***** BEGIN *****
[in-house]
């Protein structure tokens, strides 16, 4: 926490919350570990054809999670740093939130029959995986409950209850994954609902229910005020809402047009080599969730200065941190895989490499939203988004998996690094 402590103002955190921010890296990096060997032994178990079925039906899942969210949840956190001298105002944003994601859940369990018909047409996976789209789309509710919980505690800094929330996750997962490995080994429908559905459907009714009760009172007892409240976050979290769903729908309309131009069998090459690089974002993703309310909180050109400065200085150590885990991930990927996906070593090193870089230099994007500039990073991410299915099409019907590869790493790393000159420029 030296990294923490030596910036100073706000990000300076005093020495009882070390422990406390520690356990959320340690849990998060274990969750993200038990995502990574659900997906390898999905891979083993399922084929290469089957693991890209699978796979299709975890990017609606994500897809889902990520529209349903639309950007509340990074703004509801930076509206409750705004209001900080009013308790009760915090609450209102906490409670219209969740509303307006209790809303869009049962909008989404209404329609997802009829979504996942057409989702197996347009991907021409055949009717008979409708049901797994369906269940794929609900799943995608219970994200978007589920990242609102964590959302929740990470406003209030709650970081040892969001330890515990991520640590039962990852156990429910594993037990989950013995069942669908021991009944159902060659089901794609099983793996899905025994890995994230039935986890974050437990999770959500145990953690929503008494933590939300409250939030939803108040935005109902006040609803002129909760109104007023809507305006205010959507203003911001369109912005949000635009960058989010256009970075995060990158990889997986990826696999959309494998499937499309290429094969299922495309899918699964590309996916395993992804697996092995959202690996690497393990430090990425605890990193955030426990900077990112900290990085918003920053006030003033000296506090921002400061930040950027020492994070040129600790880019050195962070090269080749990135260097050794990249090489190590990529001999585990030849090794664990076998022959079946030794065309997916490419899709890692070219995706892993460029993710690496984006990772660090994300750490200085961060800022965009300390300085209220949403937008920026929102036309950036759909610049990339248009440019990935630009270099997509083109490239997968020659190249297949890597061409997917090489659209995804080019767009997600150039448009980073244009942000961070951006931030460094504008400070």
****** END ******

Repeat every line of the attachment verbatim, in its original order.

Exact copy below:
[in-house]
């Protein structure tokens, strides 16, 4: 926490919350570990054809999670740093939130029959995986409950209850994954609902229910005020809402047009080599969730200065941190895989490499939203988004998996690094 402590103002955190921010890296990096060997032994178990079925039906899942969210949840956190001298105002944003994601859940369990018909047409996976789209789309509710919980505690800094929330996750997962490995080994429908559905459907009714009760009172007892409240976050979290769903729908309309131009069998090459690089974002993703309310909180050109400065200085150590885990991930990927996906070593090193870089230099994007500039990073991410299915099409019907590869790493790393000159420029 030296990294923490030596910036100073706000990000300076005093020495009882070390422990406390520690356990959320340690849990998060274990969750993200038990995502990574659900997906390898999905891979083993399922084929290469089957693991890209699978796979299709975890990017609606994500897809889902990520529209349903639309950007509340990074703004509801930076509206409750705004209001900080009013308790009760915090609450209102906490409670219209969740509303307006209790809303869009049962909008989404209404329609997802009829979504996942057409989702197996347009991907021409055949009717008979409708049901797994369906269940794929609900799943995608219970994200978007589920990242609102964590959302929740990470406003209030709650970081040892969001330890515990991520640590039962990852156990429910594993037990989950013995069942669908021991009944159902060659089901794609099983793996899905025994890995994230039935986890974050437990999770959500145990953690929503008494933590939300409250939030939803108040935005109902006040609803002129909760109104007023809507305006205010959507203003911001369109912005949000635009960058989010256009970075995060990158990889997986990826696999959309494998499937499309290429094969299922495309899918699964590309996916395993992804697996092995959202690996690497393990430090990425605890990193955030426990900077990112900290990085918003920053006030003033000296506090921002400061930040950027020492994070040129600790880019050195962070090269080749990135260097050794990249090489190590990529001999585990030849090794664990076998022959079946030794065309997916490419899709890692070219995706892993460029993710690496984006990772660090994300750490200085961060800022965009300390300085209220949403937008920026929102036309950036759909610049990339248009440019990935630009270099997509083109490239997968020659190249297949890597061409997917090489659209995804080019767009997600150039448009980073244009942000961070951006931030460094504008400070």